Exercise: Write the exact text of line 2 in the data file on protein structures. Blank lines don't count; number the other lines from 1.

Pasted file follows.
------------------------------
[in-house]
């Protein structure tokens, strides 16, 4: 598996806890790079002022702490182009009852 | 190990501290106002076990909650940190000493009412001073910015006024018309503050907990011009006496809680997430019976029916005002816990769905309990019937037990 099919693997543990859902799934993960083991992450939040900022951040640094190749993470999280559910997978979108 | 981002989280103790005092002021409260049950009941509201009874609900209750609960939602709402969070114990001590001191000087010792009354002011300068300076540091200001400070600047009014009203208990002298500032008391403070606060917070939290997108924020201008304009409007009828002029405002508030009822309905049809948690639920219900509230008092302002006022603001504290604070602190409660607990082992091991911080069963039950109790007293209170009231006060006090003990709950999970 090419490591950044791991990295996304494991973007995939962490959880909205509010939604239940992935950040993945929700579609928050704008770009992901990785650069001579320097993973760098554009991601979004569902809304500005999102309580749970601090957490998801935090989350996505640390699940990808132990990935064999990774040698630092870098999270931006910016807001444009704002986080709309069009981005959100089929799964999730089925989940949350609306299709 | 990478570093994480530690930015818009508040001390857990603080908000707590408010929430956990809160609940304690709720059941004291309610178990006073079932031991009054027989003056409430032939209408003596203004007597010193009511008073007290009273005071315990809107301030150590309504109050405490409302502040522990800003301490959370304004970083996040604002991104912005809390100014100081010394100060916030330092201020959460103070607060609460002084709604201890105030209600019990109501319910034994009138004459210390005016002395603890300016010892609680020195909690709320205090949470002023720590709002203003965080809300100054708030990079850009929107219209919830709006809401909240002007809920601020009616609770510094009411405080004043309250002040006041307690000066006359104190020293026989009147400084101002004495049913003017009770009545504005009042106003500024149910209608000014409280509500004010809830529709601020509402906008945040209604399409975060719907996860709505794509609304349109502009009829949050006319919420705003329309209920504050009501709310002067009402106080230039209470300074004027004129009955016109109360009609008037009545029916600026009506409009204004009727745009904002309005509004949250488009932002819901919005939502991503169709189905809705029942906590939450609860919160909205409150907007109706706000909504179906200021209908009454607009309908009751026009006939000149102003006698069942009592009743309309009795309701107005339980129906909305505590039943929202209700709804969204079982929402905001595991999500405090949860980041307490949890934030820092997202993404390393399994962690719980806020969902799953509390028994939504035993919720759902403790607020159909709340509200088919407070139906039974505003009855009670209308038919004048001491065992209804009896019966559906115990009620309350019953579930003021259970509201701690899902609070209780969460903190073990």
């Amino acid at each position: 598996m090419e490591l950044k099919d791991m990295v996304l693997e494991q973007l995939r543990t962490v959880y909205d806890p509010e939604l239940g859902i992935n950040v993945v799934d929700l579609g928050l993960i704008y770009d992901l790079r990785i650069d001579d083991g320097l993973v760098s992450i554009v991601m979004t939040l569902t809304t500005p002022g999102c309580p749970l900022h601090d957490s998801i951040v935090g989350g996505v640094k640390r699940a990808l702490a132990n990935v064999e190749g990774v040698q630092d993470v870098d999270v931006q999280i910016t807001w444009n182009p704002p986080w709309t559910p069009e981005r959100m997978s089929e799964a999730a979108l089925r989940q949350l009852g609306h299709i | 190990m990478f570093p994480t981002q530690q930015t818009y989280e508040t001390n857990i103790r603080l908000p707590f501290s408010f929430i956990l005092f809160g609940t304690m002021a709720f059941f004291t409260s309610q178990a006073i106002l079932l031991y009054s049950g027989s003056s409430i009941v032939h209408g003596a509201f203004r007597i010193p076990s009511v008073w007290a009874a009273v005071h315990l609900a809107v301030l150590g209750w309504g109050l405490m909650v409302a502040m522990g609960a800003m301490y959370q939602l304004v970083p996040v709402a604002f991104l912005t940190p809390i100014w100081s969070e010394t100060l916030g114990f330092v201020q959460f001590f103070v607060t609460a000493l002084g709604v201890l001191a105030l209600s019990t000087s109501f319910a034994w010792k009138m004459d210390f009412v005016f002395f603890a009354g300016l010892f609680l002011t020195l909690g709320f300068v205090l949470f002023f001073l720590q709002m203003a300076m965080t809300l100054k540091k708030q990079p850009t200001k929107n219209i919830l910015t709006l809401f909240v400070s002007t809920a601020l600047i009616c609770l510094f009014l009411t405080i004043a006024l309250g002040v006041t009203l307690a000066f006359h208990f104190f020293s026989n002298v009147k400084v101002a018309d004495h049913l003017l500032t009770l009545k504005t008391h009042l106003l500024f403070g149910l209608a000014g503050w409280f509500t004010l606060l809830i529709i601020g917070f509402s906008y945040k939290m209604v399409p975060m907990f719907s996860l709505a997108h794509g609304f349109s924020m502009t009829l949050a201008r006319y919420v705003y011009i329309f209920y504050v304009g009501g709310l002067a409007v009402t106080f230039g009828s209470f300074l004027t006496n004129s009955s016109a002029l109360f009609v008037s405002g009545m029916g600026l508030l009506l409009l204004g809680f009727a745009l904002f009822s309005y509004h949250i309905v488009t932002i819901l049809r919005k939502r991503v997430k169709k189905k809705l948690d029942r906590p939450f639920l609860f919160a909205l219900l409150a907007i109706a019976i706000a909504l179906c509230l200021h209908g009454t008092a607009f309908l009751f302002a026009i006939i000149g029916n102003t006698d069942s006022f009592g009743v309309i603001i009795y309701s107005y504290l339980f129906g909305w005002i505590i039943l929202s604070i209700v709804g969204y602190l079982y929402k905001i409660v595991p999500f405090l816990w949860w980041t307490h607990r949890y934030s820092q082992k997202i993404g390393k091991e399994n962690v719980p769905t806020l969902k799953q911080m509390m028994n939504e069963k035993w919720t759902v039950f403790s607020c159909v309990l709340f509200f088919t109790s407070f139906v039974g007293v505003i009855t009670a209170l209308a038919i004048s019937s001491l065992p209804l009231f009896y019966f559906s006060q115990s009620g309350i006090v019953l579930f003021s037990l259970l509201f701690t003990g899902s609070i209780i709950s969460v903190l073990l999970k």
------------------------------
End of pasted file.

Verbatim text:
């Protein structure tokens, strides 16, 4: 598996806890790079002022702490182009009852 | 190990501290106002076990909650940190000493009412001073910015006024018309503050907990011009006496809680997430019976029916005002816990769905309990019937037990 099919693997543990859902799934993960083991992450939040900022951040640094190749993470999280559910997978979108 | 981002989280103790005092002021409260049950009941509201009874609900209750609960939602709402969070114990001590001191000087010792009354002011300068300076540091200001400070600047009014009203208990002298500032008391403070606060917070939290997108924020201008304009409007009828002029405002508030009822309905049809948690639920219900509230008092302002006022603001504290604070602190409660607990082992091991911080069963039950109790007293209170009231006060006090003990709950999970 090419490591950044791991990295996304494991973007995939962490959880909205509010939604239940992935950040993945929700579609928050704008770009992901990785650069001579320097993973760098554009991601979004569902809304500005999102309580749970601090957490998801935090989350996505640390699940990808132990990935064999990774040698630092870098999270931006910016807001444009704002986080709309069009981005959100089929799964999730089925989940949350609306299709 | 990478570093994480530690930015818009508040001390857990603080908000707590408010929430956990809160609940304690709720059941004291309610178990006073079932031991009054027989003056409430032939209408003596203004007597010193009511008073007290009273005071315990809107301030150590309504109050405490409302502040522990800003301490959370304004970083996040604002991104912005809390100014100081010394100060916030330092201020959460103070607060609460002084709604201890105030209600019990109501319910034994009138004459210390005016002395603890300016010892609680020195909690709320205090949470002023720590709002203003965080809300100054708030990079850009929107219209919830709006809401909240002007809920601020009616609770510094009411405080004043309250002040006041307690000066006359104190020293026989009147400084101002004495049913003017009770009545504005009042106003500024149910209608000014409280509500004010809830529709601020509402906008945040209604399409975060719907996860709505794509609304349109502009009829949050006319919420705003329309209920504050009501709310002067009402106080230039209470300074004027004129009955016109109360009609008037009545029916600026009506409009204004009727745009904002309005509004949250488009932002819901919005939502991503169709189905809705029942906590939450609860919160909205409150907007109706706000909504179906200021209908009454607009309908009751026009006939000149102003006698069942009592009743309309009795309701107005339980129906909305505590039943929202209700709804969204079982929402905001595991999500405090949860980041307490949890934030820092997202993404390393399994962690719980806020969902799953509390028994939504035993919720759902403790607020159909709340509200088919407070139906039974505003009855009670209308038919004048001491065992209804009896019966559906115990009620309350019953579930003021259970509201701690899902609070209780969460903190073990």